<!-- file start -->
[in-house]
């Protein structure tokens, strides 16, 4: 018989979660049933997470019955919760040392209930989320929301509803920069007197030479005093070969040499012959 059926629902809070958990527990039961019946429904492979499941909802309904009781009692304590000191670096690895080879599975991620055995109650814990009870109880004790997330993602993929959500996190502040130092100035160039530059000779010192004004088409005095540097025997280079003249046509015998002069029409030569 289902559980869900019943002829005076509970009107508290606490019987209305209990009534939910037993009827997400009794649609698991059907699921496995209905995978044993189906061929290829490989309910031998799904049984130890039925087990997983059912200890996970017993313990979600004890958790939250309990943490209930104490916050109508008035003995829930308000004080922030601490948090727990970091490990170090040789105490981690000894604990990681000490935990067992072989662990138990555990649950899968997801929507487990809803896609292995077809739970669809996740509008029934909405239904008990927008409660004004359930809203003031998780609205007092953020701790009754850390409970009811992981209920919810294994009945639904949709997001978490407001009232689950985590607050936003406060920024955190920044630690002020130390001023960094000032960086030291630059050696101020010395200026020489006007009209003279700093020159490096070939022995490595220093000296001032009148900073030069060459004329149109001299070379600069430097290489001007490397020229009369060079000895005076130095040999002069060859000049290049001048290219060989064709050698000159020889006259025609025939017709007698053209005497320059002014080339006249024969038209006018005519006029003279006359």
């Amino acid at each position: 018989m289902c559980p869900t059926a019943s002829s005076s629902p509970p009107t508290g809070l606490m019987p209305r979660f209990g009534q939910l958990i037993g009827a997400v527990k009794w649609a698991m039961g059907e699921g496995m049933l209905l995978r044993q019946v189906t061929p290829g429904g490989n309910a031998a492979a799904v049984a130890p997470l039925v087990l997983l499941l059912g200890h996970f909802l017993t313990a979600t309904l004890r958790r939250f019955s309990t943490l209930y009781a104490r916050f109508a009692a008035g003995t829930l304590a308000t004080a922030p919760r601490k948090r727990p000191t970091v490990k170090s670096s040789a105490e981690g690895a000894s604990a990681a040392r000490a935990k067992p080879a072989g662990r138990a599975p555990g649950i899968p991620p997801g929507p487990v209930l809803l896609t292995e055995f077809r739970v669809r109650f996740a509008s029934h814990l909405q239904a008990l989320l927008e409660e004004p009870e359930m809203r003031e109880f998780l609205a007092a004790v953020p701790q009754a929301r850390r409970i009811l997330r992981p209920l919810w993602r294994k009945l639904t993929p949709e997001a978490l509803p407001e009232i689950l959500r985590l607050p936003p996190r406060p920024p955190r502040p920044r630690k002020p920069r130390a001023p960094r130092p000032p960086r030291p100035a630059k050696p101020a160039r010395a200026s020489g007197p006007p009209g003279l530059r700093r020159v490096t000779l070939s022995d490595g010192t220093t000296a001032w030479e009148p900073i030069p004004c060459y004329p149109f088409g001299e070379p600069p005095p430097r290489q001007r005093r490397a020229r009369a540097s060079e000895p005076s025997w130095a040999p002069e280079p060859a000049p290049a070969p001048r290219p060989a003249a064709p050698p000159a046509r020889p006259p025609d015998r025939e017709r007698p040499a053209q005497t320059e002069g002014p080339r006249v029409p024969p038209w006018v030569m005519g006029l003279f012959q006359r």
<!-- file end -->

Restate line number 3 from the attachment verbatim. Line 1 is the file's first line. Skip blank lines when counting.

């Amino acid at each position: 018989m289902c559980p869900t059926a019943s002829s005076s629902p509970p009107t508290g809070l606490m019987p209305r979660f209990g009534q939910l958990i037993g009827a997400v527990k009794w649609a698991m039961g059907e699921g496995m049933l209905l995978r044993q019946v189906t061929p290829g429904g490989n309910a031998a492979a799904v049984a130890p997470l039925v087990l997983l499941l059912g200890h996970f909802l017993t313990a979600t309904l004890r958790r939250f019955s309990t943490l209930y009781a104490r916050f109508a009692a008035g003995t829930l304590a308000t004080a922030p919760r601490k948090r727990p000191t970091v490990k170090s670096s040789a105490e981690g690895a000894s604990a990681a040392r000490a935990k067992p080879a072989g662990r138990a599975p555990g649950i899968p991620p997801g929507p487990v209930l809803l896609t292995e055995f077809r739970v669809r109650f996740a509008s029934h814990l909405q239904a008990l989320l927008e409660e004004p009870e359930m809203r003031e109880f998780l609205a007092a004790v953020p701790q009754a929301r850390r409970i009811l997330r992981p209920l919810w993602r294994k009945l639904t993929p949709e997001a978490l509803p407001e009232i689950l959500r985590l607050p936003p996190r406060p920024p955190r502040p920044r630690k002020p920069r130390a001023p960094r130092p000032p960086r030291p100035a630059k050696p101020a160039r010395a200026s020489g007197p006007p009209g003279l530059r700093r020159v490096t000779l070939s022995d490595g010192t220093t000296a001032w030479e009148p900073i030069p004004c060459y004329p149109f088409g001299e070379p600069p005095p430097r290489q001007r005093r490397a020229r009369a540097s060079e000895p005076s025997w130095a040999p002069e280079p060859a000049p290049a070969p001048r290219p060989a003249a064709p050698p000159a046509r020889p006259p025609d015998r025939e017709r007698p040499a053209q005497t320059e002069g002014p080339r006249v029409p024969p038209w006018v030569m005519g006029l003279f012959q006359r």